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Things to do in Sydney

Things to do in  Sydney

Welcome to Sydney

Sydney makes a brilliant first impression with its spectacular harbor and beaches. On second glance, you’ll find a wealth of outdoor activities, with diverse art, music, and food rivalling any global city.

Top 15 attractions in Sydney

Sydney Harbour Bridge

Few sights are as instantly recognizable as the Sydney Harbour Bridge, the grand centerpiece of Sydney Harbour and one of Australia's most photographed landmarks. The historic structure dates to 1932 and is the world's largest steel arch bridge. It's also an important transport hub, linking downtown Sydney with the north shore, Manly, and the area's northern beaches.More

Sydney Harbour

With the iconic silhouette of Sydney Opera House and the dramatic arch of Sydney Harbour Bridge etched against a backdrop of glittering ocean and soaring skyscrapers, Sydney Harbour is Australia’s quintessential postcard image. The harbor, the natural heart of Sydney, features more than 150 miles (240 kilometers) lined with golden beaches, lush gardens, and vibrant neighborhoods.More

Sydney Opera House

A world-class performing arts venue and iconic Australian landmark, the Sydney Opera House—with its distinctive Jorn Utzon design—defines the Sydney Harbour district. Distinguished by soaring halls with a white ceramic–tiled exterior shaped to evoke the sails of a yacht, this UNESCO World Heritage Site is a must-see Sydney attraction and popular stop on most city tours.More

Featherdale Wildlife Park

Australia is home to some of the world's most fearsome and fascinating wildlife, and at Featherdale Wildlife Park outside Sydney, visitors can meet over 1,700 of the country's colorful critters. Discover how echidnas are mammals (yet lay eggs); learn about the saltwater crocodiles that can grow to well over 2,000 pounds; admire the plumage of native birds such as brolgas, emus, and bustards; and view a collection of some of the world's most venomous snakes.Guided feeding sessions are immensely popular at the park, with animal food available for purchase throughout the park for $2 and Featherdale staff members on hand to assist guests in feeding the kangaroos, wallabies, and pademelons. Guides also provide additional information about how the park is involved in conservation, highlighting the work done to reintroduce endangered species into the Australian wild and the park's ongoing research into some of Australia's most intriguing yet lesser-known species.Although not offered by Viator, Featherdale also offers private animal encounters with a trainer for an additional fee (starting at $149), as well as personal koala encounters (starting at $20), during which travelers can pet and have their photo taken with the mammal. Guests are not allowed to hold koalas in accordance with New South Wales law.More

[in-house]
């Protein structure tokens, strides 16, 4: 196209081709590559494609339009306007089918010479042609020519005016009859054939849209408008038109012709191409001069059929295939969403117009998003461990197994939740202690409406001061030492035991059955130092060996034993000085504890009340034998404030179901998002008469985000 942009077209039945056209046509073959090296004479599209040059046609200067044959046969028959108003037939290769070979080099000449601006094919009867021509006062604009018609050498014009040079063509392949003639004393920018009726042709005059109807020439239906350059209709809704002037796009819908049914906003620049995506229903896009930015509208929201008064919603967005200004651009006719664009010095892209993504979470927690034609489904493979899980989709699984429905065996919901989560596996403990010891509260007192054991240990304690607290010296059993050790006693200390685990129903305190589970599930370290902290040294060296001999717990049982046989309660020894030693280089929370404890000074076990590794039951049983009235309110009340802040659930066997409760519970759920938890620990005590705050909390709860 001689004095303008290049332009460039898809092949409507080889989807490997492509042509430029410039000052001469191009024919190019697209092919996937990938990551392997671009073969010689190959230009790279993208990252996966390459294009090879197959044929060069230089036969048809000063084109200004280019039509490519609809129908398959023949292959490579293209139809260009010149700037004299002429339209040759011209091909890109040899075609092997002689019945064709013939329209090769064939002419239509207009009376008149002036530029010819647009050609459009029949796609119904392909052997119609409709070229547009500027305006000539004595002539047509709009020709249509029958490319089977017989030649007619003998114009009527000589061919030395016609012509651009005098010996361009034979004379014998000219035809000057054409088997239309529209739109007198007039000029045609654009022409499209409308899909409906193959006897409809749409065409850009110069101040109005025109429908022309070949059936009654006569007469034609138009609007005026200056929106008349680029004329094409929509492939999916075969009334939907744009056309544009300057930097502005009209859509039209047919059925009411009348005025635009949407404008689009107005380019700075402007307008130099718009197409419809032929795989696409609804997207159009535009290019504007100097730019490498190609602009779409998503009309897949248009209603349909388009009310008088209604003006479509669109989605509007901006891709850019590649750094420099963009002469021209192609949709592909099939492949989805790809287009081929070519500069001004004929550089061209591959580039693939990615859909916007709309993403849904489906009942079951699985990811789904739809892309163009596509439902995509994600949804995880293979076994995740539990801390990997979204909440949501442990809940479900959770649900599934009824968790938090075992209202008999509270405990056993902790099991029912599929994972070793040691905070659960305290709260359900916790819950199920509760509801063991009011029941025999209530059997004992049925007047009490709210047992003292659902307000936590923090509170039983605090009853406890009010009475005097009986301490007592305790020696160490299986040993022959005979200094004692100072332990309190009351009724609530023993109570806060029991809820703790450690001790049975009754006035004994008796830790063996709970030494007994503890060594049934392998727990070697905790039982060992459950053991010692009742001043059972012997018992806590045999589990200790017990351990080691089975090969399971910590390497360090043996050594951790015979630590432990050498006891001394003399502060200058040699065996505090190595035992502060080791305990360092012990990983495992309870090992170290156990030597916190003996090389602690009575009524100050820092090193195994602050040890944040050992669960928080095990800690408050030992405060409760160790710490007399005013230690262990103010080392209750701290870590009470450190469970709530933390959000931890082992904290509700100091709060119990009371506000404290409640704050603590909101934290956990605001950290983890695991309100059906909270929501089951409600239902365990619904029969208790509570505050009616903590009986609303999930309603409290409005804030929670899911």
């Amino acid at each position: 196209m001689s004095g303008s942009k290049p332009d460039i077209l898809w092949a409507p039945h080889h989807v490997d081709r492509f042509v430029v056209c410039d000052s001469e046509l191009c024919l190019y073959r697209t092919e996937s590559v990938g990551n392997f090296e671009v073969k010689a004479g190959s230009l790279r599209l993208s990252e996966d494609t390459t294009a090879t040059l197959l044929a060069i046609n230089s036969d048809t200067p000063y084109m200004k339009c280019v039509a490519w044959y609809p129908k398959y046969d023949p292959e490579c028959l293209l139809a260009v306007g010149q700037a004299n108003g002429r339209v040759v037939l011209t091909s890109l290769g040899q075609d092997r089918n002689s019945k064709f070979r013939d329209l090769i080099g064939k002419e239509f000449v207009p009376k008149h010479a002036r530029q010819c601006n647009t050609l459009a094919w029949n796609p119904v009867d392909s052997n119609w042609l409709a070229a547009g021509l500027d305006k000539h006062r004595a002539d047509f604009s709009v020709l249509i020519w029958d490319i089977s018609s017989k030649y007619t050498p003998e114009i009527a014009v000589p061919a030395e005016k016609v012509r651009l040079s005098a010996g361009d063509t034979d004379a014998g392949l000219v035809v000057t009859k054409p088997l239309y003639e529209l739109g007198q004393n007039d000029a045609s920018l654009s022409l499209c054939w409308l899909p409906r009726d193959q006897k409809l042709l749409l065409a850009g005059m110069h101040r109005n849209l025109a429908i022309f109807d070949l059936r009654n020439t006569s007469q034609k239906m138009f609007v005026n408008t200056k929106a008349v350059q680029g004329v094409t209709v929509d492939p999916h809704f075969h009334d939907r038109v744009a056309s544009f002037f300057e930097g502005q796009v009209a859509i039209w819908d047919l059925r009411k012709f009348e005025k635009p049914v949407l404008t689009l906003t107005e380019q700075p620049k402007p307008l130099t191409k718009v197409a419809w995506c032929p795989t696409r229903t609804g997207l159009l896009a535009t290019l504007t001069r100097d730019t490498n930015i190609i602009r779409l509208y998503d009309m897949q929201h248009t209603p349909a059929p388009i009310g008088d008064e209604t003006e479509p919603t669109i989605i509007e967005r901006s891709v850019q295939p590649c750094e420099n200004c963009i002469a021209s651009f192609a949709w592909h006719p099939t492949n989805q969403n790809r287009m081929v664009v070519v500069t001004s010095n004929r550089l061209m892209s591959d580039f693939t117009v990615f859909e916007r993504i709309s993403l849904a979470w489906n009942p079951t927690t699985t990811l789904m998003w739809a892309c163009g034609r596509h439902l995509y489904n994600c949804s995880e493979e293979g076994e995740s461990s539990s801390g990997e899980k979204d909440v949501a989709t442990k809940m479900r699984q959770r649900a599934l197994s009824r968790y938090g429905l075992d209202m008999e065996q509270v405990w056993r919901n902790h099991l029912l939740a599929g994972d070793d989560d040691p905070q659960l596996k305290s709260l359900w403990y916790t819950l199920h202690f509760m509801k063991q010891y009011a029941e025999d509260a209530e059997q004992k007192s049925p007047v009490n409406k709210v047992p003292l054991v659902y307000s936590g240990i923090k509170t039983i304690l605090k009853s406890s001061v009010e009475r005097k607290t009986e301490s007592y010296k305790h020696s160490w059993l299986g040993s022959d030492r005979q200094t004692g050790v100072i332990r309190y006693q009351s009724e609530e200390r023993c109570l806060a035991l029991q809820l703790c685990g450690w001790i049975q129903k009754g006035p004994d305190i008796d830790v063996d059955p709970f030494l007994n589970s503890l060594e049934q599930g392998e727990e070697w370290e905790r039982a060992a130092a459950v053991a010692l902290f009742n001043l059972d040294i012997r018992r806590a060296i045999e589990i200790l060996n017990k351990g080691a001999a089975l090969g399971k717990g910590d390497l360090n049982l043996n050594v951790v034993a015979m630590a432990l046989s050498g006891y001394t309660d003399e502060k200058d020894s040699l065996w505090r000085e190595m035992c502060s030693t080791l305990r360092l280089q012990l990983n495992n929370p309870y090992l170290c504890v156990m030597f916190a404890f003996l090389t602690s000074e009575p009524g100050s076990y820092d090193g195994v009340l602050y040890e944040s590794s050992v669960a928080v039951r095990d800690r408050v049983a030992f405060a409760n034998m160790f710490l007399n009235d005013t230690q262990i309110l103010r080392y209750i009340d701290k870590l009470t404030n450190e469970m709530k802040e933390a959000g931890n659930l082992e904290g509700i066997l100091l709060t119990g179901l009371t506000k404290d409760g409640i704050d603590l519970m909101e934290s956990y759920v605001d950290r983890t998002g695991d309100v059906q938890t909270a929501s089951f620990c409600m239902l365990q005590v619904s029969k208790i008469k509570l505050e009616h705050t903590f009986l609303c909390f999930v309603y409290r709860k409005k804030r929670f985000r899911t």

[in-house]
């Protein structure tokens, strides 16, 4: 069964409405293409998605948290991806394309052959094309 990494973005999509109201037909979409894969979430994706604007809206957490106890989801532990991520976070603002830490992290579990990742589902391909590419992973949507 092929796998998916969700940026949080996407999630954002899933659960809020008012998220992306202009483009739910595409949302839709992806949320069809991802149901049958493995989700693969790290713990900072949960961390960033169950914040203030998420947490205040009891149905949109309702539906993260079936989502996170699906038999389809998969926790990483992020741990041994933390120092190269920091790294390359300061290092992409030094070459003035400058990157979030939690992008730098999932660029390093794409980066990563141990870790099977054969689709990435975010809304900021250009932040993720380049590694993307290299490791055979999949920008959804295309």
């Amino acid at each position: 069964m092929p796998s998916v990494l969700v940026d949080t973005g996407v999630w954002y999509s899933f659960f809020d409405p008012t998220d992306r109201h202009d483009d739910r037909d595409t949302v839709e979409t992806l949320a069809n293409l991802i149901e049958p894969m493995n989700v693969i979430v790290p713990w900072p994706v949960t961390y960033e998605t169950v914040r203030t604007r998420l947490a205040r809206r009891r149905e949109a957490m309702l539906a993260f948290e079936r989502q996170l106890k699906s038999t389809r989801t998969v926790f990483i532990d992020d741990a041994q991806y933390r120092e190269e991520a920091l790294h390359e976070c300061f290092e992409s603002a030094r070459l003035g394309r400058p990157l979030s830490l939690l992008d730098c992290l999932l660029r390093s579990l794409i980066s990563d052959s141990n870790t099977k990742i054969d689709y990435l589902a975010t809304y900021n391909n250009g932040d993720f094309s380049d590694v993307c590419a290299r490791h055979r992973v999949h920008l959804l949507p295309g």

Bondi Beach

As Australia’s most famous beach—and the star of its own reality TV show, “Bondi Rescue”—Bondi Beach delivers with its crescent of golden sand, crashing waves, and crowds of bronzed sunseekers. Just minutes from downtown Sydney, this is the spot to work on your tan, hit the waves, sip cocktails at a beachside bar, or hike along coastal cliffs.More

The Rocks

Located in central Sydney, the historic precinct of the Rocks is the oldest area in the city and the site of the first European settlement. Full of history and character, today the Rocks is home to fashionable boutiques, artisan markets, historic pubs, trendy restaurants, and a thriving arts and culture scene.More


Paddington is an upmarket suburb of eastern central Sydney that’s famous for its heritage terraced houses with attractive wrought-iron balconies and fences, as well as boutiques and fine dining. The Saturday Paddington Markets stretch along the main road, Oxford Street, and are a popular place to find local arts, crafts, and fashion.More

Darling Harbour

One of Sydney’s top attractions, Darling Harbour boasts fine-dining restaurants, a shopping center, one of the largest IMAX cinema screens in the world, and two entertainment staples for families: SEA LIFE® Sydney and WILD LIFE Sydney Zoo. Extend your visit into the evening to view the city lights reflected on the water.More

Mrs Macquarie's Chair

Positioned on a headland in The Domain park, Mrs Macquarie’s Chair is a sandstone bench offering spectacular Sydney Harbour views. Hand-carved by convicts in 1810 as a viewpoint for the then Governor’s wife—Mrs Elizabeth Macquarie—it now features on most Sydney visitor bucket lists.More

SEA LIFE® Sydney Aquarium

The SEA LIFE® Sydney Aquarium encapsulates the diversity of Australia’s aquatic life. Wander exhibits that showcase everything from saltwater crocs and Southern Ocean penguins to turtles from the Great Barrier Reef and jellyfish. Plus, its prime Darling Harbour location lets you combine the aquarium with other family-friendly stops.More

Circular Quay